He spoke about the character, and non-monolithic nature, of the US Hispanic consumer, gave examples of how companies that are doing a good job of reaching out to this demographic, and touched upon the key insights that marketers need to do their job in this space.
"We come in all shapes, colors, and sizes," Fernandez said, showing off his six-foot-five-inch frame. In his presentation, he noted that 26% of US Hispanics are recent arrivals, mostly unacculturated, while 11% are English-dominant and mostly acculturated. But the middle 63% is an interesting place for consumers who speak both languages, and are tied to their Hispanic culture, but working to influence the American culture with their music, food, traditions, and more.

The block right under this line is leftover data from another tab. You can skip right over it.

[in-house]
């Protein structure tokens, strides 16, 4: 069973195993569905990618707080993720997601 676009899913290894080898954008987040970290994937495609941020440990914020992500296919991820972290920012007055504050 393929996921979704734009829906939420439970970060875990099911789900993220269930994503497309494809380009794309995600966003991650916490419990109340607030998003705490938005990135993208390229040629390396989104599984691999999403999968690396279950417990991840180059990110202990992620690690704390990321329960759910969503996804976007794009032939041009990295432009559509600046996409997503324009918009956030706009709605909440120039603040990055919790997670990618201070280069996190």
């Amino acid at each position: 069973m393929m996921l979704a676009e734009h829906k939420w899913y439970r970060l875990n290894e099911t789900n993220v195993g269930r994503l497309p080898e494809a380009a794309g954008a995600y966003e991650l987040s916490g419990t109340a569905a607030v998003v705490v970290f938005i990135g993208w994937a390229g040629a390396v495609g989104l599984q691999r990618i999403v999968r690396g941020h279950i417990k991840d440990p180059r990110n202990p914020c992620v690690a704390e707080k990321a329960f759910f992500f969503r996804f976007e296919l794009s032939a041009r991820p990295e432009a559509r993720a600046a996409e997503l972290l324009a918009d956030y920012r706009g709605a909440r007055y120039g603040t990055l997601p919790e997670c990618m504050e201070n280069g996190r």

"Each of these profiles are uniquely American and uniquely Hispanic at the same time," he said. "[America is] more of a patch quilt or salad bowl than a melting pot,"
He also highlighted the ways State Farm is reaching out to the Hispanic community through social media, such as Web novelas featuring State Farm agents, and longer-term community projects such as "State Farm Es Para Mi." He also mentioned other campaigns, such as Pepsi's "Yo Sumo," Unilever and Degree for Men's partnership with the Mexican national soccer team, or Ford's "Tu Voz En Tu Vida."
"It is not enough to be there or just communicate, it has to lead to something: a change in perception, behavior, or the realization of a business result," he said, as he wrapped up the keynote. "As Latino professionals in this discipline, I would invoke that we also have special responsibility to educate and develop those who are coming up behind us."